Most Americans pay scant attention to Guantanamo. In fact, many Americans believe it is closed or only houses convicted terrorists. However, Guantanamo is still open, holding 122 men, 55 of whom have been cleared for release.
As little as Americans know about Guantanamo, they know even less about the lives of detainees after they have been transferred out of Guantanamo. The more fortunate detainees are resettled to their home country, where they can reunite with and be supported by their families.
However, a number of the detainees cannot return home because of the instability of their home country, their home country does not want them, or they may be tortured or executed on their return. These men must wait for other nations to accept them. Initially, nations wanted to help President Obama close Guantanamo and agreed to accept prisoners. However, as confidence in Obama’s initial pledge to close the detention center has waned, fewer nations are willing to reach out and receive former detainees.
January 11 is the 13th anniversary of the opening of the detention center at Guantanamo Bay, Cuba. Nearly six years have passed since President Obama announced on his second day in office that he would shutter the detention center within one year. 127 detainees still remain at Guantanamo, 59 have been cleared for release, many for years. Over these 13 years, Guantanamo has been a black stain on America, a stain that Obama himself has acknowledged. Because of Guantanamo, people around the world have come to question the United States’ position as world leader in human rights and the rule of law.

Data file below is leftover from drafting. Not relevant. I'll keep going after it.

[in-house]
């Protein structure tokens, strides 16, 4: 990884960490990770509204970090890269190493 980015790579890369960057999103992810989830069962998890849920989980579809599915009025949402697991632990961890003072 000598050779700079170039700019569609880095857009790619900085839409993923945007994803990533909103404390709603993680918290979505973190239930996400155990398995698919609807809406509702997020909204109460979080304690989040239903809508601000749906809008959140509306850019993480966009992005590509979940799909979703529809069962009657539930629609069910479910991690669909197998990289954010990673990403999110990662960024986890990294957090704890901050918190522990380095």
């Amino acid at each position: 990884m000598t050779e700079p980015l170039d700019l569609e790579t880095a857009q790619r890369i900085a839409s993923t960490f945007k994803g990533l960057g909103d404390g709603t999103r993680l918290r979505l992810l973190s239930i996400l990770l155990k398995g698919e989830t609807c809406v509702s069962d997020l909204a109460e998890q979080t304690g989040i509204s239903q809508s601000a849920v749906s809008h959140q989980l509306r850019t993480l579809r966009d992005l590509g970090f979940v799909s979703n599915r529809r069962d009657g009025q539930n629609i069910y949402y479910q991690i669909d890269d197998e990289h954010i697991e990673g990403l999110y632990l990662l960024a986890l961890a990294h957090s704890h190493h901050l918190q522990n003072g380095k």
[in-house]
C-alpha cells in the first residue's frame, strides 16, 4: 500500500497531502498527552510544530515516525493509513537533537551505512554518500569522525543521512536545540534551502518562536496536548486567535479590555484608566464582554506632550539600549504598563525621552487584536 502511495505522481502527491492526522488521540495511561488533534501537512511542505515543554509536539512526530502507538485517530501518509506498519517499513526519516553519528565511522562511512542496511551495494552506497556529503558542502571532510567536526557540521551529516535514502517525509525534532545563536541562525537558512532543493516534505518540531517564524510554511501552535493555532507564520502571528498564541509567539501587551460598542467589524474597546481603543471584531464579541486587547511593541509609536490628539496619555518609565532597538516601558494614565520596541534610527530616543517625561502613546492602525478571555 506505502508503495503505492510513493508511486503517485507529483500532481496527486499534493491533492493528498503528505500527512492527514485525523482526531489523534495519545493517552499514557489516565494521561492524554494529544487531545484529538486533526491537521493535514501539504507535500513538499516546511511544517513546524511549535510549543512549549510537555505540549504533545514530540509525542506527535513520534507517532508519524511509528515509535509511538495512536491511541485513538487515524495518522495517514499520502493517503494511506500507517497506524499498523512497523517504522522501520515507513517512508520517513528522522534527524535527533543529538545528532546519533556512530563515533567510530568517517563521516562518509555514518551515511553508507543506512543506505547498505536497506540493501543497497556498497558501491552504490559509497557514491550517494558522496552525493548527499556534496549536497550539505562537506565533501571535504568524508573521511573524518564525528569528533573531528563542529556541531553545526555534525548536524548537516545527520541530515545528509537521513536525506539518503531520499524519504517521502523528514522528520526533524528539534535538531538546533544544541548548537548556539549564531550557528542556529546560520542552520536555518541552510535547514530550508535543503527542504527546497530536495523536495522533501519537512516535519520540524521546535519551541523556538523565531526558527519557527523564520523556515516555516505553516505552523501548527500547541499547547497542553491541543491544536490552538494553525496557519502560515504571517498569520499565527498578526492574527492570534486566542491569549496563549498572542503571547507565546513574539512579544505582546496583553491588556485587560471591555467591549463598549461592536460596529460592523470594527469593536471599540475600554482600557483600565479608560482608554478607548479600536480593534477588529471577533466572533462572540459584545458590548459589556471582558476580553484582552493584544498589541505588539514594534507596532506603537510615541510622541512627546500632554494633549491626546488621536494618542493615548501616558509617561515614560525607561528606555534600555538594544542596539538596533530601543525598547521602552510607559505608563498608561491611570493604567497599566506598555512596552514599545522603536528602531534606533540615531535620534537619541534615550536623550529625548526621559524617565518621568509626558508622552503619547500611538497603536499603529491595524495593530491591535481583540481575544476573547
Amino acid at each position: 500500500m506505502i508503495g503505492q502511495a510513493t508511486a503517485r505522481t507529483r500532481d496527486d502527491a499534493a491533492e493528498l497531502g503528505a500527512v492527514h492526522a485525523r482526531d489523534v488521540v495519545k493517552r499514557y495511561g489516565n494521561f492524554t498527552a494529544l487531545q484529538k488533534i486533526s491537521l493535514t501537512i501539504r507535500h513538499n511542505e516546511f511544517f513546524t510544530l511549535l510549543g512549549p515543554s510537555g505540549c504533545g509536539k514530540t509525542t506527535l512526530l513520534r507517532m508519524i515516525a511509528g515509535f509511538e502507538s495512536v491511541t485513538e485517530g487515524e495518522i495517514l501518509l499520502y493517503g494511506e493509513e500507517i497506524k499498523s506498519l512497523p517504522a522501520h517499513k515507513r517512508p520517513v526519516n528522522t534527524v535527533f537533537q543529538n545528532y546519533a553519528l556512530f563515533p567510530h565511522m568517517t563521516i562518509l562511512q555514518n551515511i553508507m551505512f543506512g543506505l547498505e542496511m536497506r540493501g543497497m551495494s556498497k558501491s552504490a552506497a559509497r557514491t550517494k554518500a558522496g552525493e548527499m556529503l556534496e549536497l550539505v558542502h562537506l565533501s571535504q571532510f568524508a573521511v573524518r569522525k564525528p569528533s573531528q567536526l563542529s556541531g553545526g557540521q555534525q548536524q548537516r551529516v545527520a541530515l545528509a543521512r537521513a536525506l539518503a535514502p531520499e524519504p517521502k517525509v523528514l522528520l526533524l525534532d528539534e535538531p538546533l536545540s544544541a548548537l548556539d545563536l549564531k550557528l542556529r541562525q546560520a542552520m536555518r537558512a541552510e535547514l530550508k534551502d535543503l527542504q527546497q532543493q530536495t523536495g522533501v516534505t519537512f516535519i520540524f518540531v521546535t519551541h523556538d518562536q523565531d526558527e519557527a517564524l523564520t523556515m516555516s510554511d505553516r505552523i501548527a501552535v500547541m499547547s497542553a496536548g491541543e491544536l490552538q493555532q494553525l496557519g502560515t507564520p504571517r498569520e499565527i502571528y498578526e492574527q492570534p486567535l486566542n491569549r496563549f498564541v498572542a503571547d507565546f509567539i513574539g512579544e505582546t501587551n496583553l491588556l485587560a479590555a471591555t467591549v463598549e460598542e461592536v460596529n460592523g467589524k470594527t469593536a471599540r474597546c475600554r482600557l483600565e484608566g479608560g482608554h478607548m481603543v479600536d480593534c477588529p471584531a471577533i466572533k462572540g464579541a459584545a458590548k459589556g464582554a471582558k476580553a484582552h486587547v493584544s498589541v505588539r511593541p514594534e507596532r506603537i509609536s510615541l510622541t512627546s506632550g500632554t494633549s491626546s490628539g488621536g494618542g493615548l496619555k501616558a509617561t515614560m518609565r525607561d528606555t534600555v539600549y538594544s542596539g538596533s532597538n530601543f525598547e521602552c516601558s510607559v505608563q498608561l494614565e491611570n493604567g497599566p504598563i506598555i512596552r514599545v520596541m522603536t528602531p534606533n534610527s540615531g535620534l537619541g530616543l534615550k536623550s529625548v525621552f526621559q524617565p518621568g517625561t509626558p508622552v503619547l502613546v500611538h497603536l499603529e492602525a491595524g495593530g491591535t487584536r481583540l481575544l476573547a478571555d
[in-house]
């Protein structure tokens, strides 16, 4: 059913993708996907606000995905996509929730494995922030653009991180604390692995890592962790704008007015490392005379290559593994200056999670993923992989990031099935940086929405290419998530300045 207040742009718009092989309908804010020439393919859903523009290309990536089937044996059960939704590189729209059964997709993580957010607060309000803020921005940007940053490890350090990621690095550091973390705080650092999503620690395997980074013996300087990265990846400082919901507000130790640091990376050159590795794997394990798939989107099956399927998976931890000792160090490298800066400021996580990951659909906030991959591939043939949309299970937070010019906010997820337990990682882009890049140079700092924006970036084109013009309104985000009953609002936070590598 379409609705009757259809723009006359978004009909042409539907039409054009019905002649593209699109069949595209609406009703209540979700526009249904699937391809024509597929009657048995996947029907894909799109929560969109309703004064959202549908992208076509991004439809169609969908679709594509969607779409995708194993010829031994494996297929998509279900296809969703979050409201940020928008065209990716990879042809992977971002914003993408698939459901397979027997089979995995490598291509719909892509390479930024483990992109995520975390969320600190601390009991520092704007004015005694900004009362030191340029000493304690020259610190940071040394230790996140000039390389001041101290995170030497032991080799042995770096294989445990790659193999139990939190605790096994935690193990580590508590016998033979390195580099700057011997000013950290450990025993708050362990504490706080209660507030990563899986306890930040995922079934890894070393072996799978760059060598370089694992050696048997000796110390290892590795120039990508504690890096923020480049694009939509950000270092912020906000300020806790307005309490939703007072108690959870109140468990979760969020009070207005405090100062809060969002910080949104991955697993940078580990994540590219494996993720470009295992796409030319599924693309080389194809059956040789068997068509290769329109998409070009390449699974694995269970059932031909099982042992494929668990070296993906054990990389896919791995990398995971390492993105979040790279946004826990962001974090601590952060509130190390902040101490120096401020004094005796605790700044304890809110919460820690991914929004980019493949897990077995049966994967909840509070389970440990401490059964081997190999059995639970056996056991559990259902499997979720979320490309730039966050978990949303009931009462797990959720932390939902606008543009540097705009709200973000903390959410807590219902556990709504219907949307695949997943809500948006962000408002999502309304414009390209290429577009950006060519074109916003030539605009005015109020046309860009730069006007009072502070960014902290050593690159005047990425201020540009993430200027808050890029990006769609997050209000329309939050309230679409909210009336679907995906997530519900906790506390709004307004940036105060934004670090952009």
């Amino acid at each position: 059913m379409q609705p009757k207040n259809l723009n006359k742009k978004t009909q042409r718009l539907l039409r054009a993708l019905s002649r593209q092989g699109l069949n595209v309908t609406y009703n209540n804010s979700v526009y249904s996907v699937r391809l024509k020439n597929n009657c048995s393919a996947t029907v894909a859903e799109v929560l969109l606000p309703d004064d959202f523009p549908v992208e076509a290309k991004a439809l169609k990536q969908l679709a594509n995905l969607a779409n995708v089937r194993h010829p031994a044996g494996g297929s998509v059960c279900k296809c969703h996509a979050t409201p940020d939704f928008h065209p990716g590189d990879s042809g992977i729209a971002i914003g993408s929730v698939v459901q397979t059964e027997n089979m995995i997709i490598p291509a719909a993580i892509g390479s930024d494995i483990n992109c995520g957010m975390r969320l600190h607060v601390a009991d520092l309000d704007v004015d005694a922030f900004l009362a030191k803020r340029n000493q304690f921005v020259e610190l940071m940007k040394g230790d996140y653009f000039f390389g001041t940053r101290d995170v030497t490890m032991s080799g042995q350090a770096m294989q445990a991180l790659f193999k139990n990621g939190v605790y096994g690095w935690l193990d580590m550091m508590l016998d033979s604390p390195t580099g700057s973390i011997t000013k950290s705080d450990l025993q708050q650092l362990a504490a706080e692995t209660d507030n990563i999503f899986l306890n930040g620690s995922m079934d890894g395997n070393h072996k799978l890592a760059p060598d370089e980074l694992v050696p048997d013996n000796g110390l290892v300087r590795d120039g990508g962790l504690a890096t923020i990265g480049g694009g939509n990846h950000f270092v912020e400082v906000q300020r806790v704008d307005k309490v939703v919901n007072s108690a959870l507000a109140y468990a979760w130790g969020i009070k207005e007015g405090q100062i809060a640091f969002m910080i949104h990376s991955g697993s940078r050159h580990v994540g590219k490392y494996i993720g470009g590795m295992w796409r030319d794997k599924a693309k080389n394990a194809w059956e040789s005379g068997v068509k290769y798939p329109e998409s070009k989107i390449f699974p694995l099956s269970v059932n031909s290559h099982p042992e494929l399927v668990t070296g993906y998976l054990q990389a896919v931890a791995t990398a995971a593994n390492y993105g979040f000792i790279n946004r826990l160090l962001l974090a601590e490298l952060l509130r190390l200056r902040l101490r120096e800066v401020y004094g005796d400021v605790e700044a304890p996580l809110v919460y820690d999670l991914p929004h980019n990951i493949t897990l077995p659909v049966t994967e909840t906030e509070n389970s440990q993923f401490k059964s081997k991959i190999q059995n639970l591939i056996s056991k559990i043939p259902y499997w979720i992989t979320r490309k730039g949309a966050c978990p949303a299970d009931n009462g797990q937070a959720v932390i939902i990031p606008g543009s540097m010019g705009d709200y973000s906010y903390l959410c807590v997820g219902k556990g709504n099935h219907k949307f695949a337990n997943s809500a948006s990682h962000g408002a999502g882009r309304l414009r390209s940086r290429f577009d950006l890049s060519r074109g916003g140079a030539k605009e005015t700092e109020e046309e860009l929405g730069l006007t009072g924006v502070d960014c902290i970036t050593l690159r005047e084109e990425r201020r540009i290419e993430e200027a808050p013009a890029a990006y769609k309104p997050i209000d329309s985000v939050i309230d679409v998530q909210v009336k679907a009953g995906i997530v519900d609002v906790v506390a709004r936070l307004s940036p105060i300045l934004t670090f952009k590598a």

The eleventh day of the eleventh month has been, for over a century, a symbolic time to recognize the contributions to America made by the men and women of the Armed Forces, our veterans.
Within the School of Law, we have at least 17 current students who have already served in the military and are now devoting their future careers to law. While the role of lawyers as leaders will come naturally to them, we have an important responsibility to veterans, not just on Veterans Day, but throughout the year.
Our World Champions are not the only stars in town. This month, our School of Law has achieved many important victories and milestones. Through the excellence and efforts of our students, staff, faculty, and alumni, we are—in Bumgardnerian fashion—striking out injustice.
Here are ten of our Notable Achievements: